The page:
The overarching objective is to craft something exceptionally collectible on a blockchain network that also encourages widespread content exploration without inflating the actual mint supply. This strategy cleverly networks a collection while capping the number of minted outputs.
This concept of balancing on-chain and off-chain components is gaining traction. While some may not wish to invest heavily in a mint pass, a signed one-of-one for $650 offers an appealing alternative without increasing the digital collection volume.
The discussion highlighted that other artists, like Tyler Hobbs with QQL, have experimented with similar models, allowing off-chain algorithm exploration. Generative art’s inherent scarcity due to random edition sizes is now challenged by the option of physical prints, prompting reflections on the essence of on-chain presence and imposed scarcity. This new model confronts the conventional NFT market, questioning if the blockchain’s output or the tangible art piece holds more value.
Souvenirs by Matt Kane
Matt Kane has unveiled a fresh project titled “Souvenirs,” which intriguingly takes the form of an action figure. This piece appears to be a continuation of his recent critique on consumer products, notably as part of the SuperRare pass drops.
There are some playful elements here. . If you didn’t pay royalties, you got an empty box, which is actually rarer. It’s interesting that those who didn’t sell the piece ended up with the most common edition size.
The project has its quirks. Depending on how you engaged with his previous art drop, you received a different action figure character. Notably, those who refrained from paying royalties received an empty box – paradoxically making it a rarer item.
Observing Matt’s evolution, there’s a marked shift in his artistic style. While previously recognized for works like “Gazers” or “Doors,” he’s currently venturing into uncharted territories. His art, while still intricate, has transitioned from a technical focus to more poignant social commentary, underscoring his artistic maturation.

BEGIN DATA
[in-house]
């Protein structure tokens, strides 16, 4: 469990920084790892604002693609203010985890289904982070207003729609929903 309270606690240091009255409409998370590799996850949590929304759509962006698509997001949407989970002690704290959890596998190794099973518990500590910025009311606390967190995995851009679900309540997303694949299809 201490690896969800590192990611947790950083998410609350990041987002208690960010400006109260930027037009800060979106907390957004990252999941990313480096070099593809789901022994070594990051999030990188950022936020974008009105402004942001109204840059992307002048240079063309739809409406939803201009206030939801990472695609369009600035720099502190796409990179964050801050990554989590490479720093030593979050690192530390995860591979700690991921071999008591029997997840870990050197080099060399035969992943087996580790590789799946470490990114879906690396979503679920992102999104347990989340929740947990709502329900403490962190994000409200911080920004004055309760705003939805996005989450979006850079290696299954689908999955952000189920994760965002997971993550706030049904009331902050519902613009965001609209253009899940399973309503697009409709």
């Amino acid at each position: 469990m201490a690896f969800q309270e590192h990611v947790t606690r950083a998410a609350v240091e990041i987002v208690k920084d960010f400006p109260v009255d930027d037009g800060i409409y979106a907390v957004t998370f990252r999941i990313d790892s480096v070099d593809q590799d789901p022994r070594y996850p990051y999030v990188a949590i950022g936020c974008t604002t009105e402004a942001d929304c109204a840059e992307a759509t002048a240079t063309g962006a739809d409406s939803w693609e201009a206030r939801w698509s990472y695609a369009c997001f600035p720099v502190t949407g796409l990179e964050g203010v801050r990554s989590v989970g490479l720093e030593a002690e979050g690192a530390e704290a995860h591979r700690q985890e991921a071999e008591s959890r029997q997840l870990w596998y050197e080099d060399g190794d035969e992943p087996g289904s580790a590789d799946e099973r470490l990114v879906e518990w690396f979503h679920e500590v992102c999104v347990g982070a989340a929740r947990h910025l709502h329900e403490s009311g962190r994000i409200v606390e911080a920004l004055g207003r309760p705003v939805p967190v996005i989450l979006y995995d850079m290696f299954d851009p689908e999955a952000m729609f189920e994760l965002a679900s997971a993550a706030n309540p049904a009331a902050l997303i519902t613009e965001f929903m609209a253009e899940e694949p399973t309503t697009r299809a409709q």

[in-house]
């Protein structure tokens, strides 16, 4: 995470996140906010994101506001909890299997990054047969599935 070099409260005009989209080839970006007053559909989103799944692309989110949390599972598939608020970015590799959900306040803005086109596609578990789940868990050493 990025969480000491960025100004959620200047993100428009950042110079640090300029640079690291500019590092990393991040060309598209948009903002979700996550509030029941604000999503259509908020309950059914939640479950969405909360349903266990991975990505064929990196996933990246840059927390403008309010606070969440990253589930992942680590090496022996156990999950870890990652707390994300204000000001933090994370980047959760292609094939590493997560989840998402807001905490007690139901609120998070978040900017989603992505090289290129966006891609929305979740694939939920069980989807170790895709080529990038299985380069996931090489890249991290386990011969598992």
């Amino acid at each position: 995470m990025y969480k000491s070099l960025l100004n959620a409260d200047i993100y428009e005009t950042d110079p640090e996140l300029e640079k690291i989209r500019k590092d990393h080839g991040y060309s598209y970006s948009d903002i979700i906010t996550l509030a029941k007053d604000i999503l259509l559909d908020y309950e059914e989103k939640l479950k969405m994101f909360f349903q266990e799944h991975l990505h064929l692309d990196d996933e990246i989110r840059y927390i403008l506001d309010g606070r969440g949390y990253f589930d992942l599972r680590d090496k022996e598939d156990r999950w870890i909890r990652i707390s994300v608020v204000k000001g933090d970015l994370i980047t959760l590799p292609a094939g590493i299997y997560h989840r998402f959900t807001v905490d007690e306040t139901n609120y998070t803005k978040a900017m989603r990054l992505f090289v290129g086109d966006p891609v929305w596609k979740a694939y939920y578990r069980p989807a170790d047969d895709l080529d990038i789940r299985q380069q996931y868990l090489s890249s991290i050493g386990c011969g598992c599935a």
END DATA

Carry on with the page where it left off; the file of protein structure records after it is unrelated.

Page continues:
The following discussion of the panel touched upon royalties. Eliminating them has had repercussions on the artist-collector dynamic. The emphasis has shifted primarily to initial art drops since artists no longer benefit significantly from the secondary market. However, with initiatives like Matt Kane’s we’re starting to see efforts to reward those who pay royalties.
The conversation then veered back towards the physical versus digital art debate. While some are drawn to the allure of digital-only art, others yearn for tangible pieces. Physical prints open the door for new collectors. They target people who enjoy galleries and gives them a way to enter the NFT ecosystem.
Ironically, the current meta of RWA (Real World Assets) suggests these physical pieces might eventually be stored in real-world vaults, tokenized, and then traded on blockchains. This cyclical pattern might once again bridge the physical and digital realms, exemplifying the unpredictable and thrilling nature of the art world today.
Interview with Luke Shannon & Jesse Woolston
Later in the show, they had special guests Luke Shannon and Jesse Wolsten from Notes of a Neutron Star. Proof had an event last week in London with Pace Gallery to celebrate CP1919, a new work from Peter Saville. Now Luke Shannon and Jesse Woolston have created new pieces reflecting on Peter’s work that will drop with us at Proof October 26th.
Watch the whole show here: